I love the pier at Fort Desoto Park in St Petersburg. Not always, but often at dusk, the colors in the sky get so amazing that I go a little crazy with my camera. But the sun eventually sets, and I head home after an hour like a drunken patron after the last call. I wish it would last longer, but I’m glad its over. I know I have to leave so I can get up and go to work the next morning.
One of the places I want to go (big time) is Iceland. But in the back of my mind, I wonder how I would survive. I see myself getting in a photographic frenzy, taking photos of waterfalls and landscapes to the point that I drop dead from exhaustion. But then, I can think of far worse ways to die.
But back to the beach here in Florida. When the conditions are like this, I go into hyperdrive. My mind is simultaneously racing and remaining calm. If I get too excited I’ll make mistakes or worse, drop my camera. It’s important to keep moving, but not frantically. And I don’t even know what the next image will be. I walk on when I finish one and look for another. Imagine if I did that all day in Iceland. I would inevitably end up lost or dead or at the bar until the last call.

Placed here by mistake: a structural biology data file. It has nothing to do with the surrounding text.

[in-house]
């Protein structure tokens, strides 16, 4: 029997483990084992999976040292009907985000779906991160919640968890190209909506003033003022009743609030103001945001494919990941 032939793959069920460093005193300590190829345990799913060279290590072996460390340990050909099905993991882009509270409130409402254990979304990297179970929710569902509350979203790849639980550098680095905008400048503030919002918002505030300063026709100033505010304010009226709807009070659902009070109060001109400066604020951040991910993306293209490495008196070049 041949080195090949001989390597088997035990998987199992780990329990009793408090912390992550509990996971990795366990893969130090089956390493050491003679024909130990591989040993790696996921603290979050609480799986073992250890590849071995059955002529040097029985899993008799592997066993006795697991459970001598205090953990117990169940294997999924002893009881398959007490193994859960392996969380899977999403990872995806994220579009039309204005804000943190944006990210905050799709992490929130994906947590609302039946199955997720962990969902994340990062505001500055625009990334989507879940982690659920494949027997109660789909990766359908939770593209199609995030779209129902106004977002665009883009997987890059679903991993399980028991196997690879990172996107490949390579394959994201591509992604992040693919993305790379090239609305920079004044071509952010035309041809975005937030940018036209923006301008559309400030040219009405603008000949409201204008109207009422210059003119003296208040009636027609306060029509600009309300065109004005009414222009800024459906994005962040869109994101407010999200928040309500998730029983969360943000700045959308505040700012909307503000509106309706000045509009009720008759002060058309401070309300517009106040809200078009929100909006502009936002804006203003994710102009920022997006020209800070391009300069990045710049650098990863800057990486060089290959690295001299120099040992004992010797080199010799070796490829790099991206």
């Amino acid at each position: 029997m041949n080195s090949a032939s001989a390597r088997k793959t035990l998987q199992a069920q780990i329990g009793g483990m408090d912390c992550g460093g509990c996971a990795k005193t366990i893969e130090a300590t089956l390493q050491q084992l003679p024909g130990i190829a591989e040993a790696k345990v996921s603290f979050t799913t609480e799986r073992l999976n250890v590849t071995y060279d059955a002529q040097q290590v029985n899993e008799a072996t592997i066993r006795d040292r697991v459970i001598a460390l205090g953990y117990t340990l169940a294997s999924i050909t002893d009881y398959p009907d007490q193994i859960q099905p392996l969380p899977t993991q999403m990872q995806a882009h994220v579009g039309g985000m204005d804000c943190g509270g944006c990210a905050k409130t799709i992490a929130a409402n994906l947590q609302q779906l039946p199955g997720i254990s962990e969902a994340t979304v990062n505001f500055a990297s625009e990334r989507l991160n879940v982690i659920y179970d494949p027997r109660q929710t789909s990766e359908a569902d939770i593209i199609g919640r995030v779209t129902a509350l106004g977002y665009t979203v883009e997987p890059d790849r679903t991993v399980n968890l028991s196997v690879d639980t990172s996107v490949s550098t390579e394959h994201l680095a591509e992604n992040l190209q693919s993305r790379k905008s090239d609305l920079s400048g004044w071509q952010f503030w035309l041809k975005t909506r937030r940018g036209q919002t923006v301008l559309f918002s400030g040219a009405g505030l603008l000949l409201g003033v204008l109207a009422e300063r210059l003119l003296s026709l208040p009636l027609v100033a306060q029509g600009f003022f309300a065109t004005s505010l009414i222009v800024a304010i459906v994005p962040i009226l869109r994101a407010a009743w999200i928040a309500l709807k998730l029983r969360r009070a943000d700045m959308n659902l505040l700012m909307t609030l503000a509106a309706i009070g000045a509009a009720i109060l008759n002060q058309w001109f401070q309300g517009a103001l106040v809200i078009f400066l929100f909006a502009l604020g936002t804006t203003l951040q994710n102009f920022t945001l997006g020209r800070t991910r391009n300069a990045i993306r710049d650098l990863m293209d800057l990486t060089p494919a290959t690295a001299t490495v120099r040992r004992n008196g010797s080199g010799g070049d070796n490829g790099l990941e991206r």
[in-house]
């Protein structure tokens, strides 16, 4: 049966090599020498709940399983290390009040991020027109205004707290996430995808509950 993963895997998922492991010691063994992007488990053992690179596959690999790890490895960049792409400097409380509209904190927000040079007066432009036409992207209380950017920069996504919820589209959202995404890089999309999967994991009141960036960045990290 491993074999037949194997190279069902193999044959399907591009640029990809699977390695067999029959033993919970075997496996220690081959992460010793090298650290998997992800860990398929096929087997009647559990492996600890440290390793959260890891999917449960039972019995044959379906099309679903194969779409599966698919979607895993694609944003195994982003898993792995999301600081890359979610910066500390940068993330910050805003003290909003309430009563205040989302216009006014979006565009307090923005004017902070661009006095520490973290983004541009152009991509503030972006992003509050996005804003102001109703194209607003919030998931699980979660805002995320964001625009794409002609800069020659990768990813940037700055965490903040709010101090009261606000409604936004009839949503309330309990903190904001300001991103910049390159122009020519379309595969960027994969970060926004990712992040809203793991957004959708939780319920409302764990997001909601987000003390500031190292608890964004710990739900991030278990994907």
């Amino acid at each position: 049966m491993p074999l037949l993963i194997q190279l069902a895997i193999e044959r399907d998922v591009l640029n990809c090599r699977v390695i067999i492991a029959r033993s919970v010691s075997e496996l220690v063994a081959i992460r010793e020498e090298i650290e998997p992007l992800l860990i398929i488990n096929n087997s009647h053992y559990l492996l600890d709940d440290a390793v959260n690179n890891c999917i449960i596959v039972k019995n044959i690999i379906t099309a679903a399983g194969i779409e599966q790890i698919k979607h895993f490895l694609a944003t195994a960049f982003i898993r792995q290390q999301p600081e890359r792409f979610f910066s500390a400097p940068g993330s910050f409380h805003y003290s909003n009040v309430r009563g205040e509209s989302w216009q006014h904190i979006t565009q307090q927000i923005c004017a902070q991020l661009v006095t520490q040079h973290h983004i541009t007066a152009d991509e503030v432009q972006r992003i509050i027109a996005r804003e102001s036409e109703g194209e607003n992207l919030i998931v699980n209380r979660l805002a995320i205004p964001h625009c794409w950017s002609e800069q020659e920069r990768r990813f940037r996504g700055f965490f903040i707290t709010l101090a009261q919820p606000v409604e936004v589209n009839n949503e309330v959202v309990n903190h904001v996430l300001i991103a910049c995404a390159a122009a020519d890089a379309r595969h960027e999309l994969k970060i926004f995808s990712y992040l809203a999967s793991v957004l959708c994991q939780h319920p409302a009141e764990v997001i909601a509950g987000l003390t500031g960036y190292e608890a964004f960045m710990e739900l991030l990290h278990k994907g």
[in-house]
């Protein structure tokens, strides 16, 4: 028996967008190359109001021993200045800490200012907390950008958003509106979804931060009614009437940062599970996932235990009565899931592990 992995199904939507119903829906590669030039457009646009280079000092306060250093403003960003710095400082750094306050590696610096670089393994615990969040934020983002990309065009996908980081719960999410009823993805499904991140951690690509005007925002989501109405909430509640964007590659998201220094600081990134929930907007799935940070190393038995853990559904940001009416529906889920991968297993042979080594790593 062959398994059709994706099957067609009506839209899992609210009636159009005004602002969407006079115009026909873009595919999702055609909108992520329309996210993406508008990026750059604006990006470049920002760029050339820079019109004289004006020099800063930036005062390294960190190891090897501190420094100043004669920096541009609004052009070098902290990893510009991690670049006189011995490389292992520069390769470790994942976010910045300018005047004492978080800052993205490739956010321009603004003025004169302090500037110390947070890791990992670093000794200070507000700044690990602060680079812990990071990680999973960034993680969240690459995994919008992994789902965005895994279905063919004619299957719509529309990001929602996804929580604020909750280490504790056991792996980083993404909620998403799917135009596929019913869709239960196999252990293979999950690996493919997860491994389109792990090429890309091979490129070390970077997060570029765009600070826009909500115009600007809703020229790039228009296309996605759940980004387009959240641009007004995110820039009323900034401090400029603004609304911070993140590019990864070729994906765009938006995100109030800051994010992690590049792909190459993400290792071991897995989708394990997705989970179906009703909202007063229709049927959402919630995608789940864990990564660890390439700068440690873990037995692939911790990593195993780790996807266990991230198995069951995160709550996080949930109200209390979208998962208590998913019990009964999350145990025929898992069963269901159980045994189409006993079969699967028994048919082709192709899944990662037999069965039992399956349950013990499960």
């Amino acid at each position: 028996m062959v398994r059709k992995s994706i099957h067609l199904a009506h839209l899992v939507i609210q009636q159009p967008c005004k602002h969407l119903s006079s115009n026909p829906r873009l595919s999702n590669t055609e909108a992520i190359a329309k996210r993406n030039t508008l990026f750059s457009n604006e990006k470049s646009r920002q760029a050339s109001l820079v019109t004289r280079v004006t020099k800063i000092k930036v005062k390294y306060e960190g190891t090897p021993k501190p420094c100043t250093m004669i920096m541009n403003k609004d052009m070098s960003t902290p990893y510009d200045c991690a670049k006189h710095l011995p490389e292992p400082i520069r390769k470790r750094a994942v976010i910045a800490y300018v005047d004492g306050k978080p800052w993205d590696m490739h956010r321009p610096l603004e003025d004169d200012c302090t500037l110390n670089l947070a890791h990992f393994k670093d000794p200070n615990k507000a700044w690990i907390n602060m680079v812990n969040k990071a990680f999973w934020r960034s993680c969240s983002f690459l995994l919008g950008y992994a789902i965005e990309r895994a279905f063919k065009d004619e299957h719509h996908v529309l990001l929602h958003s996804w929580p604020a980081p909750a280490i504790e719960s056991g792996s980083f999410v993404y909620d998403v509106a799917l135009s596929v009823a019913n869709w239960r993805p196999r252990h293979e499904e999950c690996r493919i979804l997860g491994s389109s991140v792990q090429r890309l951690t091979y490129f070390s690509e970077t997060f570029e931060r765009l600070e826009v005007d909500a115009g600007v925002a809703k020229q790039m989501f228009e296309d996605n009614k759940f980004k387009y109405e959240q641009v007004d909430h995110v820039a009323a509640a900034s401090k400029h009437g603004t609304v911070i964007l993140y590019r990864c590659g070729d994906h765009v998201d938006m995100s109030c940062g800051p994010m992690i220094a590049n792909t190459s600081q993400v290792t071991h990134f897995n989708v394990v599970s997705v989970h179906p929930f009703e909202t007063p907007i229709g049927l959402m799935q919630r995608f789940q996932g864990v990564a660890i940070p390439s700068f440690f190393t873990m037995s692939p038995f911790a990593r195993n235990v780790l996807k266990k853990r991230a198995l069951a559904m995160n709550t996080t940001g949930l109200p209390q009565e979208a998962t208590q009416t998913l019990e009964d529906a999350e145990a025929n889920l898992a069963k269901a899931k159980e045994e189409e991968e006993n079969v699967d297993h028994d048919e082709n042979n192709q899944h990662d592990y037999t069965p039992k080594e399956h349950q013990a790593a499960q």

Just before leaving Chattanooga we stopped here at the Frothy Monkey for lunch. The Frothy Monkey is a hip coffee bar attached to the old train station next to where the Chattanooga choo-choo sits on display. So perhaps these windows were once part of the old station.
In any case, it’s a cool place to hang out, and I’d do just that if I lived here. But we were leaving town on a Sunday afternoon and had many miles to drive. Nevertheless, my eye was attracted to these reflections. They’re similar to water reflections, only on a table top. I find that the whole reflection dynamic adds a new quality to the photo.
I ended up buying a Frothy Monkey cap as a souvenir. As we left, I threw it in the back seat of the car, and that’s the last I’ve seen of it. Maybe it’s still stuck under a seat or in one of my bags; I need to look for it. I wanted to have a little something to remind me of how hip this place is. Until then I’ll have to use this photo for that.